Maybe this is all a lot to take from those two minutes in the shadow. I’m sure for many people it was a cool experience and nothing more. Like a fun roller coaster or shark encounter. Something to talk about over dinner but then to move past to more pressing concerns.
But for me it was different. I look at the picture I took of the diamond ring, the moment just after totality has ended, and I’m filled with that full sense of awe, wonder, and excitement. I’m taken to that view of our sun, planet, and moon in alignment. The vast distances between everything and the fragility of it all. Maybe I feel that way because I’m the one who took the picture. I’m sure it doesn’t have the same gravitas for anyone else. And that’s ok.
It’s ok to be crazy and fascinated by something. Our culture tends to admire those people who go all in on something. It makes for a good story. I don’t know what my story is. But I do know, that right now, I care a lot about space, space industry, and our place in the universe. It’s the only thing that captures my full imagination and then some. It’s the only thing I can’t fully comprehend or keep in my head and that makes me want to pursue it more. There’s so much more I’ll never know. I can spend my whole life learning and I won’t know it all. That thought is humbling and inspiring to me.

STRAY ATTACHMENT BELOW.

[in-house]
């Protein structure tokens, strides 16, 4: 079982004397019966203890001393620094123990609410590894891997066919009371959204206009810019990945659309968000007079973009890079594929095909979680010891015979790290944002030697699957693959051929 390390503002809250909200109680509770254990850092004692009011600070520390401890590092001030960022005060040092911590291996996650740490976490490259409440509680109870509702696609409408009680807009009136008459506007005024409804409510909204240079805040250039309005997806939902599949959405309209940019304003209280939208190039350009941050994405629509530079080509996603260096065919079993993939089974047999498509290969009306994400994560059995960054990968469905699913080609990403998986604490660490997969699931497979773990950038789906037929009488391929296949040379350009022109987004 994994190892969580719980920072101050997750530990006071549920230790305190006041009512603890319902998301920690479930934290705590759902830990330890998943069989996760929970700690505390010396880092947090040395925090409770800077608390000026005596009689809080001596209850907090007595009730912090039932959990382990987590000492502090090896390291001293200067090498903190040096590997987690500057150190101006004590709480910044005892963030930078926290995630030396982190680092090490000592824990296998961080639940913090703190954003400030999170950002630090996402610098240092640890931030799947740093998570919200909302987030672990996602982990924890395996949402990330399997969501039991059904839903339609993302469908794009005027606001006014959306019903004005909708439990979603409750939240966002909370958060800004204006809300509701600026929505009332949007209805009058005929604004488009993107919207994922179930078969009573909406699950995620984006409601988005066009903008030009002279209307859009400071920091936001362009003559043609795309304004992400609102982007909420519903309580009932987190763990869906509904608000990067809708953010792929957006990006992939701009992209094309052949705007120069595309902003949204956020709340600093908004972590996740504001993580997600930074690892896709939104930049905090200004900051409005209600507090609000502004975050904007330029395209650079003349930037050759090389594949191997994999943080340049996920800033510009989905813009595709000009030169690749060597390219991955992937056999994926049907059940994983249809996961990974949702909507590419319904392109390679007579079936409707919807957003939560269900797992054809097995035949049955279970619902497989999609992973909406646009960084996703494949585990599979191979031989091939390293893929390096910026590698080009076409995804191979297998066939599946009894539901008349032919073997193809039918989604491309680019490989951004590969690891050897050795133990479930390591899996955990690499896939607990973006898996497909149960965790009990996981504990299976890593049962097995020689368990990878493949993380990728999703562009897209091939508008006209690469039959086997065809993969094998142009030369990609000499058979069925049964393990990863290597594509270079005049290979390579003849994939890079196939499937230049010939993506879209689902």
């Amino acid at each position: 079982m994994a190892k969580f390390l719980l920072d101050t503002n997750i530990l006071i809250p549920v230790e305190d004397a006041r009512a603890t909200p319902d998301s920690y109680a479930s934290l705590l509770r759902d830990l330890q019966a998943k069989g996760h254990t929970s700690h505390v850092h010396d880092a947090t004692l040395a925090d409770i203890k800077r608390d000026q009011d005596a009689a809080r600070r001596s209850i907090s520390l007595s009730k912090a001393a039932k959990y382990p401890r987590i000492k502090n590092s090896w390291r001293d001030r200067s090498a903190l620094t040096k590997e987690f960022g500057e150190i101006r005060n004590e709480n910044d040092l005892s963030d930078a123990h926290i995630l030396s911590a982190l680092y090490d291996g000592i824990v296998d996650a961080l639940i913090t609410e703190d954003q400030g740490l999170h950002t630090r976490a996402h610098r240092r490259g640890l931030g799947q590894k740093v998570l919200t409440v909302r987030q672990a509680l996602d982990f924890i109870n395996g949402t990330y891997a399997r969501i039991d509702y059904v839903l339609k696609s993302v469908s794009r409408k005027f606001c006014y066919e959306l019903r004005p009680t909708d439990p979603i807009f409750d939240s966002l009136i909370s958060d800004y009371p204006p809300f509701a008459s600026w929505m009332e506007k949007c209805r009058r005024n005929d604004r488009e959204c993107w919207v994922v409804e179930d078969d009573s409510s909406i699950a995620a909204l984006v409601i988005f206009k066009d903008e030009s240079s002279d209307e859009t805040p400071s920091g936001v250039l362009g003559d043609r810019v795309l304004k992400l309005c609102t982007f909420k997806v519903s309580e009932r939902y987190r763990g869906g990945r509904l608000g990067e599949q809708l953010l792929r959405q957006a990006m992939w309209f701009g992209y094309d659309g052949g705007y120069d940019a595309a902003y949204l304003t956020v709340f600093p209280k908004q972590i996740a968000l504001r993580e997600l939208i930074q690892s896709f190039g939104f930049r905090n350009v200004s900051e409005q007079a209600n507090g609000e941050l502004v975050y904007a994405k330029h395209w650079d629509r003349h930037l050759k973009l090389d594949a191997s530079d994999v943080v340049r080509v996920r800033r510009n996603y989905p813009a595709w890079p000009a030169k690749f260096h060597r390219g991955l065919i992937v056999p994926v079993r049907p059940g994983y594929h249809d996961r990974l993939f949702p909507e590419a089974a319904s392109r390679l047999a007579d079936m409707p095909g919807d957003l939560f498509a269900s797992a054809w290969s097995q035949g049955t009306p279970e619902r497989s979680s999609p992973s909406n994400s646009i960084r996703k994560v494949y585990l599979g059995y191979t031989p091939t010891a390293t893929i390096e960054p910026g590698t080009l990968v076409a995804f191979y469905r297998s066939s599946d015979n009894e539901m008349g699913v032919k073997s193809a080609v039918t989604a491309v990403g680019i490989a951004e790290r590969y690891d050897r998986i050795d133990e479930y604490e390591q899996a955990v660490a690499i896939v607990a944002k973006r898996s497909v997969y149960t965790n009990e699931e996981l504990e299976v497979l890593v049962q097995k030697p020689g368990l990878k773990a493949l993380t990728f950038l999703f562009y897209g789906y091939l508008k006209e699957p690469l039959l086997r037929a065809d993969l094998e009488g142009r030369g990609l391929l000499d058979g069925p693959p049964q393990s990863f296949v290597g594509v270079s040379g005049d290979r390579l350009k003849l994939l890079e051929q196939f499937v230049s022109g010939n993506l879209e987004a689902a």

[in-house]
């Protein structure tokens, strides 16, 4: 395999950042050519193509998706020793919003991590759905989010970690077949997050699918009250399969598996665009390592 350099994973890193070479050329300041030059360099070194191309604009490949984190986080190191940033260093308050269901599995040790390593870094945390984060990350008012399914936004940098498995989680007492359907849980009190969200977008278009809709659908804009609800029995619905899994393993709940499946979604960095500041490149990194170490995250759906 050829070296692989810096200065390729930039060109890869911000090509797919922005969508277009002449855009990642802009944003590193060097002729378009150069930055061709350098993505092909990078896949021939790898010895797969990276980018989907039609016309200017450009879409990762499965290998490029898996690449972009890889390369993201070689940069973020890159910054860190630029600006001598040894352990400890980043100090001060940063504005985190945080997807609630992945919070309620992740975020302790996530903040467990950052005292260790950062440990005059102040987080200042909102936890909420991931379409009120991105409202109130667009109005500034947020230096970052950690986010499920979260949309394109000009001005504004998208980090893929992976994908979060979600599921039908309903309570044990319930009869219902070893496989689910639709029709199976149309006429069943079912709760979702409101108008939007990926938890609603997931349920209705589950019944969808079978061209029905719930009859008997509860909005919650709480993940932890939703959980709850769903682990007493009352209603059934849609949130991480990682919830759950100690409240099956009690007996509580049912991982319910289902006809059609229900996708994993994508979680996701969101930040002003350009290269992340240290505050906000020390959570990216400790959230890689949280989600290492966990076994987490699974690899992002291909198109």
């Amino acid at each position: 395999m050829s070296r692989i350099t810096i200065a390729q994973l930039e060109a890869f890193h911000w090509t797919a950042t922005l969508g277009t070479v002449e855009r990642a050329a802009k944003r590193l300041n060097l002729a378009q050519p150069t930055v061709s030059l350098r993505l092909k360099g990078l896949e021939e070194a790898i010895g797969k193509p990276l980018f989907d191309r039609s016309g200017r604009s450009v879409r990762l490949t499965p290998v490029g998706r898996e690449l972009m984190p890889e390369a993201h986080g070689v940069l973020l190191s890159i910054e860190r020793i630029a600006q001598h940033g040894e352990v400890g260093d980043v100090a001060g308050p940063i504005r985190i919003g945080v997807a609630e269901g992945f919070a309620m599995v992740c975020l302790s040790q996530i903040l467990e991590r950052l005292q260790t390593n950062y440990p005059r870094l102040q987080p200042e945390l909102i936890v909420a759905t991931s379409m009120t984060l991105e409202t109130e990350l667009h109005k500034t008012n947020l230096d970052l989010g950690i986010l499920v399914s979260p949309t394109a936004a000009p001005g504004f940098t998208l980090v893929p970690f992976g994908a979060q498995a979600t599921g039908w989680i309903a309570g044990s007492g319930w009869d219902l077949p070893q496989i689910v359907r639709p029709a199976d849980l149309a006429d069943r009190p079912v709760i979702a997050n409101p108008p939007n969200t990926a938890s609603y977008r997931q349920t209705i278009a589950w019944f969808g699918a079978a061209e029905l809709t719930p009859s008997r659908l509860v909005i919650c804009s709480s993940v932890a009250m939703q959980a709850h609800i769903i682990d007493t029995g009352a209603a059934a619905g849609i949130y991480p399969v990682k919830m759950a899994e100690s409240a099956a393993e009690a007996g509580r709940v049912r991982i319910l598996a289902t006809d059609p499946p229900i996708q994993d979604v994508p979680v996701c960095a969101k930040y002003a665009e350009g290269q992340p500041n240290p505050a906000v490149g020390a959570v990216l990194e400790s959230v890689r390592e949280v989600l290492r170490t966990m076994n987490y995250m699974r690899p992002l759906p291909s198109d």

I can’t wait for totality again. My hope is you get to see it too.
P.S. I listened to this episode of Radiolab today and it brought back a lot of those feelings from last Monday.
P.P.S. Related to that episode is this NYTimes article about the engineers who keep it going.
P.P.P.S. I saw this article on Hacker News this morning and thought it was interesting.